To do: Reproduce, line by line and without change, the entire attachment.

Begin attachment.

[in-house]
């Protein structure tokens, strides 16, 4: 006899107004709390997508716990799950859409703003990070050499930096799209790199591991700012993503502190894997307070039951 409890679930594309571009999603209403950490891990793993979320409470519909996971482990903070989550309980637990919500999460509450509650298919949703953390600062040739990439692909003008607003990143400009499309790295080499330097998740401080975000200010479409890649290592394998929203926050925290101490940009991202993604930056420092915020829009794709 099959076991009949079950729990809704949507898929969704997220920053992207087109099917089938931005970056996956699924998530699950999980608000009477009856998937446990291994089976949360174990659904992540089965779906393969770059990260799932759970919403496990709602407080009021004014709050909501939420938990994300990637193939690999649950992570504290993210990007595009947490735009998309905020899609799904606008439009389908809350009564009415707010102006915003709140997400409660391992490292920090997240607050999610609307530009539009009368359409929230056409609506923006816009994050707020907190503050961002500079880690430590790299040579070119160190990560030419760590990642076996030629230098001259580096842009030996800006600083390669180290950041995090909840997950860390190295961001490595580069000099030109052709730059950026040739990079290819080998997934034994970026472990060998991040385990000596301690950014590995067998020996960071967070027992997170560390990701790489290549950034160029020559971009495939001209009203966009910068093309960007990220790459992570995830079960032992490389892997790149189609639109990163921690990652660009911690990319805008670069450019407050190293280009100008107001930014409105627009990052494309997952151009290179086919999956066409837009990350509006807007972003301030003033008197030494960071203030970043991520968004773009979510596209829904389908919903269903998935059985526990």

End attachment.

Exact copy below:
[in-house]
């Protein structure tokens, strides 16, 4: 006899107004709390997508716990799950859409703003990070050499930096799209790199591991700012993503502190894997307070039951 409890679930594309571009999603209403950490891990793993979320409470519909996971482990903070989550309980637990919500999460509450509650298919949703953390600062040739990439692909003008607003990143400009499309790295080499330097998740401080975000200010479409890649290592394998929203926050925290101490940009991202993604930056420092915020829009794709 099959076991009949079950729990809704949507898929969704997220920053992207087109099917089938931005970056996956699924998530699950999980608000009477009856998937446990291994089976949360174990659904992540089965779906393969770059990260799932759970919403496990709602407080009021004014709050909501939420938990994300990637193939690999649950992570504290993210990007595009947490735009998309905020899609799904606008439009389908809350009564009415707010102006915003709140997400409660391992490292920090997240607050999610609307530009539009009368359409929230056409609506923006816009994050707020907190503050961002500079880690430590790299040579070119160190990560030419760590990642076996030629230098001259580096842009030996800006600083390669180290950041995090909840997950860390190295961001490595580069000099030109052709730059950026040739990079290819080998997934034994970026472990060998991040385990000596301690950014590995067998020996960071967070027992997170560390990701790489290549950034160029020559971009495939001209009203966009910068093309960007990220790459992570995830079960032992490389892997790149189609639109990163921690990652660009911690990319805008670069450019407050190293280009100008107001930014409105627009990052494309997952151009290179086919999956066409837009990350509006807007972003301030003033008197030494960071203030970043991520968004773009979510596209829904389908919903269903998935059985526990």